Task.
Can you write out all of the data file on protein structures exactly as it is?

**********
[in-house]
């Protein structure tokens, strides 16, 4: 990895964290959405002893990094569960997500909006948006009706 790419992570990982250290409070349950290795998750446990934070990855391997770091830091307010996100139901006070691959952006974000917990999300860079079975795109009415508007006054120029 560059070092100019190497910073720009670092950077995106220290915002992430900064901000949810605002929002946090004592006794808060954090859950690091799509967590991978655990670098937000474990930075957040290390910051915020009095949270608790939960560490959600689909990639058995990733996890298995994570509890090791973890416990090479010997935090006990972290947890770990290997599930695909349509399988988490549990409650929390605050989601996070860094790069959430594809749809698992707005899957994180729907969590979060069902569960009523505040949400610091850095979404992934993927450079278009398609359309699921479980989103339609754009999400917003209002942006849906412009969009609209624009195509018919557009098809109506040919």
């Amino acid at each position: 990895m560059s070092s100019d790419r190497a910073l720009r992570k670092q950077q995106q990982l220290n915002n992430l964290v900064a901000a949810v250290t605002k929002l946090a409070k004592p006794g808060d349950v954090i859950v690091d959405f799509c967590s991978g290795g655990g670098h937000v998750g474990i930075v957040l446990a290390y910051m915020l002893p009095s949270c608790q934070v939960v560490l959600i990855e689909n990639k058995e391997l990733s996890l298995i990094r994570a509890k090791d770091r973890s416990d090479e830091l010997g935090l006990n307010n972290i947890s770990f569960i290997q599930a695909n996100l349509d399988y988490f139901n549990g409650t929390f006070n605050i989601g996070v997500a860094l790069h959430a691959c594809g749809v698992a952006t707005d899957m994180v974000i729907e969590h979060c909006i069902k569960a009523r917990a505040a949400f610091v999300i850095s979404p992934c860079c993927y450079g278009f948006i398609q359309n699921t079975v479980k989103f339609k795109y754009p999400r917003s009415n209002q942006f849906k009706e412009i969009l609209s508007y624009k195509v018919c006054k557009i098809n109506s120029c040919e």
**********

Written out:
[in-house]
């Protein structure tokens, strides 16, 4: 990895964290959405002893990094569960997500909006948006009706 790419992570990982250290409070349950290795998750446990934070990855391997770091830091307010996100139901006070691959952006974000917990999300860079079975795109009415508007006054120029 560059070092100019190497910073720009670092950077995106220290915002992430900064901000949810605002929002946090004592006794808060954090859950690091799509967590991978655990670098937000474990930075957040290390910051915020009095949270608790939960560490959600689909990639058995990733996890298995994570509890090791973890416990090479010997935090006990972290947890770990290997599930695909349509399988988490549990409650929390605050989601996070860094790069959430594809749809698992707005899957994180729907969590979060069902569960009523505040949400610091850095979404992934993927450079278009398609359309699921479980989103339609754009999400917003209002942006849906412009969009609209624009195509018919557009098809109506040919």
């Amino acid at each position: 990895m560059s070092s100019d790419r190497a910073l720009r992570k670092q950077q995106q990982l220290n915002n992430l964290v900064a901000a949810v250290t605002k929002l946090a409070k004592p006794g808060d349950v954090i859950v690091d959405f799509c967590s991978g290795g655990g670098h937000v998750g474990i930075v957040l446990a290390y910051m915020l002893p009095s949270c608790q934070v939960v560490l959600i990855e689909n990639k058995e391997l990733s996890l298995i990094r994570a509890k090791d770091r973890s416990d090479e830091l010997g935090l006990n307010n972290i947890s770990f569960i290997q599930a695909n996100l349509d399988y988490f139901n549990g409650t929390f006070n605050i989601g996070v997500a860094l790069h959430a691959c594809g749809v698992a952006t707005d899957m994180v974000i729907e969590h979060c909006i069902k569960a009523r917990a505040a949400f610091v999300i850095s979404p992934c860079c993927y450079g278009f948006i398609q359309n699921t079975v479980k989103f339609k795109y754009p999400r917003s009415n209002q942006f849906k009706e412009i969009l609209s508007y624009k195509v018919c006054k557009i098809n109506s120029c040919e």